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WWL Ranking: Global Elite Thought Leader

WWL says

Joydeep Hor receives tremendous praise for being “visionary and suave in his approach” and is considered to be “the top option for employment law advice”. 

Questions & Answers

Joydeep Hor is a graduate of Harvard Business School’s Owner-President Management Program, having completed earlier undergraduate and postgraduate programs at the University of Sydney. He has authored 10 books already in his career including leading texts on termination of employment, workplace behaviour and people strategy. Joydeep appears on Australian television as a leading commentator on workplace relations law and strategy. He is a highly regarded keynote speaker at national and international events.

How has the market changed since you first started practising?

The “purchasing” market for services in the labour and employment space has changed enormously in the last 23 years. I think the change can best be summarised as follows: in the past, it was enough to be a good solver of an organisation’s people problems, now you have to do more to ensure that clients don’t have those problems to start off with or at the very least can put in place measures to minimise the risk of their occurrence.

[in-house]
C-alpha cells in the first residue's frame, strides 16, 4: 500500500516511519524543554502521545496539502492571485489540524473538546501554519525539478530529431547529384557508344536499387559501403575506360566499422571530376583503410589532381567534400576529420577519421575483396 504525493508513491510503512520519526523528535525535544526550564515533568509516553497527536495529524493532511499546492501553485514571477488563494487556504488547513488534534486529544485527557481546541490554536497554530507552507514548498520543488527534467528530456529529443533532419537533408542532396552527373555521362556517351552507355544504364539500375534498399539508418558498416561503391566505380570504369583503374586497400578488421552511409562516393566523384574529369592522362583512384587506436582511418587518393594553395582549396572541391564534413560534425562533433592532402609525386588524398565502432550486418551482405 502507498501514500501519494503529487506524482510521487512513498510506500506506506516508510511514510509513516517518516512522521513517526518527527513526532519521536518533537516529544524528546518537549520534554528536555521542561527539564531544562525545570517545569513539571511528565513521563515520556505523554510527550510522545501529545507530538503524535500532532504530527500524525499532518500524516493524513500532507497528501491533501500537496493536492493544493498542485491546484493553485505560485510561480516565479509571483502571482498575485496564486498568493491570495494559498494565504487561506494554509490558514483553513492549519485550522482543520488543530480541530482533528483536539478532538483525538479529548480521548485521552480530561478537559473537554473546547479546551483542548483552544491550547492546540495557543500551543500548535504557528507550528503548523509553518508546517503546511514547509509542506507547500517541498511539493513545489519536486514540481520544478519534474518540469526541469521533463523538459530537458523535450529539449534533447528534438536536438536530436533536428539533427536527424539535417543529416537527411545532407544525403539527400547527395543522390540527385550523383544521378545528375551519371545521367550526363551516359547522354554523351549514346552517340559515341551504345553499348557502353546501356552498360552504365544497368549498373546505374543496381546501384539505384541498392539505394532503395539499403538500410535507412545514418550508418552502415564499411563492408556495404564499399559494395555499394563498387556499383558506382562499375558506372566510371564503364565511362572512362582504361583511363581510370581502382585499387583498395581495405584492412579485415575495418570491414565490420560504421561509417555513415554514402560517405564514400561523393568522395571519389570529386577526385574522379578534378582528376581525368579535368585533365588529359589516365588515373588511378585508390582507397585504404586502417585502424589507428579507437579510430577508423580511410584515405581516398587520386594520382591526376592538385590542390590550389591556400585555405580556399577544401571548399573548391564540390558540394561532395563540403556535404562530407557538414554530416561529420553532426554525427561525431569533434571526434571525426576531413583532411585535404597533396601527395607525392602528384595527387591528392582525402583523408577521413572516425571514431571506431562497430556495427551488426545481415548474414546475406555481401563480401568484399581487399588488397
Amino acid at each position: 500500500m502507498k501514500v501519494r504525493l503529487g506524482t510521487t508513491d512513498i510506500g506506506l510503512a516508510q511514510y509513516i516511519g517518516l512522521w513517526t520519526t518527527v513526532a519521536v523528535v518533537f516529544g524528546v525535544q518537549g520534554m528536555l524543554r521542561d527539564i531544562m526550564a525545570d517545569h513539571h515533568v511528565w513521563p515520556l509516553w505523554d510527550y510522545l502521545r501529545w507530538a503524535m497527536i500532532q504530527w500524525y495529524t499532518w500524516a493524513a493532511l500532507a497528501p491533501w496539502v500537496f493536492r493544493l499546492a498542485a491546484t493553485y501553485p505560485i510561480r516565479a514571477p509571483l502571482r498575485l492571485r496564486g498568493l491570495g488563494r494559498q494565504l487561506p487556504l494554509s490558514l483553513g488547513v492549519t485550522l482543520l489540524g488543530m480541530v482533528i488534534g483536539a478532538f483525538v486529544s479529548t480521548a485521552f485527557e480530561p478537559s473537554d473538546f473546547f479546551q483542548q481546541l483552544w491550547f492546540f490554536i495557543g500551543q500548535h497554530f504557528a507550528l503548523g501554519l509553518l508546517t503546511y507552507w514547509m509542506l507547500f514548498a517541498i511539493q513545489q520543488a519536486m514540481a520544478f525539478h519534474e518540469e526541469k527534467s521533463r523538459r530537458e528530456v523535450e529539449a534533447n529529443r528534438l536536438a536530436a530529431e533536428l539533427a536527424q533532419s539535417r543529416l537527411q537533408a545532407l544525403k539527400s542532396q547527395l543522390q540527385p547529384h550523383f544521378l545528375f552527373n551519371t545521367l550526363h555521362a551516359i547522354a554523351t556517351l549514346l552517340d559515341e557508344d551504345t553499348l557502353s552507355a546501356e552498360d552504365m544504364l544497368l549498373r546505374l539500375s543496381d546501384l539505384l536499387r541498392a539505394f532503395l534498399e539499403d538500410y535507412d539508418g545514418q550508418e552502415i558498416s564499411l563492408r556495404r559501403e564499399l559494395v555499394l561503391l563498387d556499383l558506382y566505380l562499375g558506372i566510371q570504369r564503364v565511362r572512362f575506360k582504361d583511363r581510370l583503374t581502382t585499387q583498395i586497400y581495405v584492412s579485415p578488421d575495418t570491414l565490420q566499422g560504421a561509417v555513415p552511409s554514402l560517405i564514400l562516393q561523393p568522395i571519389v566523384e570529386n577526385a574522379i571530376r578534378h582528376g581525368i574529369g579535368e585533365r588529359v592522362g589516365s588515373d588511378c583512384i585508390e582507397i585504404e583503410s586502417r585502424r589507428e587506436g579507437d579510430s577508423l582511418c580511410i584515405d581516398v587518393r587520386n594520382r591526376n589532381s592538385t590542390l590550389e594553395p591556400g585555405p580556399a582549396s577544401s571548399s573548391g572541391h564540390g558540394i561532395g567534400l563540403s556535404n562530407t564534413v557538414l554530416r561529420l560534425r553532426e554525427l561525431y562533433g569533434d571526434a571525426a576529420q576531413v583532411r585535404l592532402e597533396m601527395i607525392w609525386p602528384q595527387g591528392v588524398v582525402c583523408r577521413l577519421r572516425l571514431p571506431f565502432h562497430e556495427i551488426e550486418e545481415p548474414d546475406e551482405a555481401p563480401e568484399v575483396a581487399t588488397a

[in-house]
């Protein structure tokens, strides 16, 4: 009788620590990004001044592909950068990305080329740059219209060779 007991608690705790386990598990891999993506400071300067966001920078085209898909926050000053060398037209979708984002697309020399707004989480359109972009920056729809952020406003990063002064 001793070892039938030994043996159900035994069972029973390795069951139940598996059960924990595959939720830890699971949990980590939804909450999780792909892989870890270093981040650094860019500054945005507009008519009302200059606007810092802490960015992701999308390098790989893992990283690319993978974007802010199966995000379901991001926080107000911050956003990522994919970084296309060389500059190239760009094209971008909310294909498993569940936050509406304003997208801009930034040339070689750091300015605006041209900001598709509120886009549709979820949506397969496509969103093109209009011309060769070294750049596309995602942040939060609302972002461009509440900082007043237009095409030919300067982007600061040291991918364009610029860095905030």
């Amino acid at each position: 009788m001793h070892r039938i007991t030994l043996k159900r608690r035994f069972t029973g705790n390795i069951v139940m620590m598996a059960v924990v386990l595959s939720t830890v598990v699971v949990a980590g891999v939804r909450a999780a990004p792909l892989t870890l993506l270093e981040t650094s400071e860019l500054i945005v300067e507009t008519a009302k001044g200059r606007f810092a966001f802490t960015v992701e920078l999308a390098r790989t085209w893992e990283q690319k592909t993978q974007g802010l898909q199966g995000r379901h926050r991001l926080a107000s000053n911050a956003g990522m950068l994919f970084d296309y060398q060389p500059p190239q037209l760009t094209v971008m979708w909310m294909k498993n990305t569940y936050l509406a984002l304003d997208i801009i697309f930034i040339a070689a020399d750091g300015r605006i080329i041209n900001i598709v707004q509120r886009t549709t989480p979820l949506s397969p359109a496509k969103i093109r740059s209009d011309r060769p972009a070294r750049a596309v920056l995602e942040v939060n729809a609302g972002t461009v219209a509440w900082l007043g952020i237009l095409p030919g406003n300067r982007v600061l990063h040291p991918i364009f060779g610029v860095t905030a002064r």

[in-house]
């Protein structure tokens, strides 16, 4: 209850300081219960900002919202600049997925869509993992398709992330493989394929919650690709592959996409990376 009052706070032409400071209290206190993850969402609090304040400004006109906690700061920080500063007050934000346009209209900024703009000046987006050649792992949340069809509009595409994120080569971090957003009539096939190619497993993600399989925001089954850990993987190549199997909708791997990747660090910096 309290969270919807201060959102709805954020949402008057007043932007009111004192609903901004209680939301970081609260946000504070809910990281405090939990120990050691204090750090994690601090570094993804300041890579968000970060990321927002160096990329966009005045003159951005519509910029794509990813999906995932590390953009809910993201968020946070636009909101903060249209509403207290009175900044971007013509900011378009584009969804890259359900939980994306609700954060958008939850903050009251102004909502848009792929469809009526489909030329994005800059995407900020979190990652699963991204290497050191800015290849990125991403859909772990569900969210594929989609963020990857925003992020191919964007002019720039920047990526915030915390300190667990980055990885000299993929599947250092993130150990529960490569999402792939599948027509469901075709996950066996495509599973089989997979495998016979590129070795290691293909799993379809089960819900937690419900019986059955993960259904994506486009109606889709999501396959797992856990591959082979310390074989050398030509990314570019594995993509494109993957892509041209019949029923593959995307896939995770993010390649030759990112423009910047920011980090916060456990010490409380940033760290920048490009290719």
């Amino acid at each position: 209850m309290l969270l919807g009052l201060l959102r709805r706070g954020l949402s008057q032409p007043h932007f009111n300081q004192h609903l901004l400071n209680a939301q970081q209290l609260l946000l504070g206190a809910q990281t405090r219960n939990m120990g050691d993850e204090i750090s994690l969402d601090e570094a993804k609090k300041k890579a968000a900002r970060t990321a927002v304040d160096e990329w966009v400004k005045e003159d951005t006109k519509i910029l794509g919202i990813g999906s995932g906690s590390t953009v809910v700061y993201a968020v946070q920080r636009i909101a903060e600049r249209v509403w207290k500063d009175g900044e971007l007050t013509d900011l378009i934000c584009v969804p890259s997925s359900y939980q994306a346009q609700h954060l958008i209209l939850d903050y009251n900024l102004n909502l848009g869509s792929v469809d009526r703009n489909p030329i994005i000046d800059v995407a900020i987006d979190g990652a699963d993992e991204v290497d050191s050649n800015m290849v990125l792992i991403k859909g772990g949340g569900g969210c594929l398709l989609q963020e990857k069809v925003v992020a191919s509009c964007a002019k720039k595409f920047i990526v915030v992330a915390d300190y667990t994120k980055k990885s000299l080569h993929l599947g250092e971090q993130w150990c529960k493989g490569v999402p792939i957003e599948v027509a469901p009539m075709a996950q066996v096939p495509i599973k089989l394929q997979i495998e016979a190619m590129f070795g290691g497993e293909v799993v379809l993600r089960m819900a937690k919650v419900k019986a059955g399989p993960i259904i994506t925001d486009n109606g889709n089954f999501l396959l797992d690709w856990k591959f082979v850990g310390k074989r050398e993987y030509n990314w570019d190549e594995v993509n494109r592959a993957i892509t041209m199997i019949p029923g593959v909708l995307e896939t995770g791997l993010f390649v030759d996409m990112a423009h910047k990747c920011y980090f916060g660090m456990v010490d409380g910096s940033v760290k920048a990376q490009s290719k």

Which cases most stick in your mind and why?

In 2005, I acted for Jessica Rowe who is one of Australia’s best-known media personalities. The case arose from her leaving her then employer to go to a competitor network and her employer argued that she hadn’t provided the required amount of notice, and on that basis tried to injunct her from making the move. We were able to win five successive cases (all over the Christmas-New Year period) validating her move. The case remains the leading case on fixed-term contracts and how notice periods work in that context. I also ran a case for Orica where the law clarified the responsibilities of an employer returning an employee from parental leave.

What are some key factors you consider when advising a client on how they can build the right systems and structures for their company?

I do a lot of work in this space and have done for many years. Ultimately the starting point for an organisation is their mission or purpose. Flowing from that is the question of what kind of organisation do they want to be – what are their values? The systems and structures they need to create need to give effect to those values. 

Companies need to ensure that they have a continuous improvement approach to their systems and structures as well rather than a “set and forget” approach.

Which types of concerns have clients sought your advice on since the beginning of the coronavirus pandemic?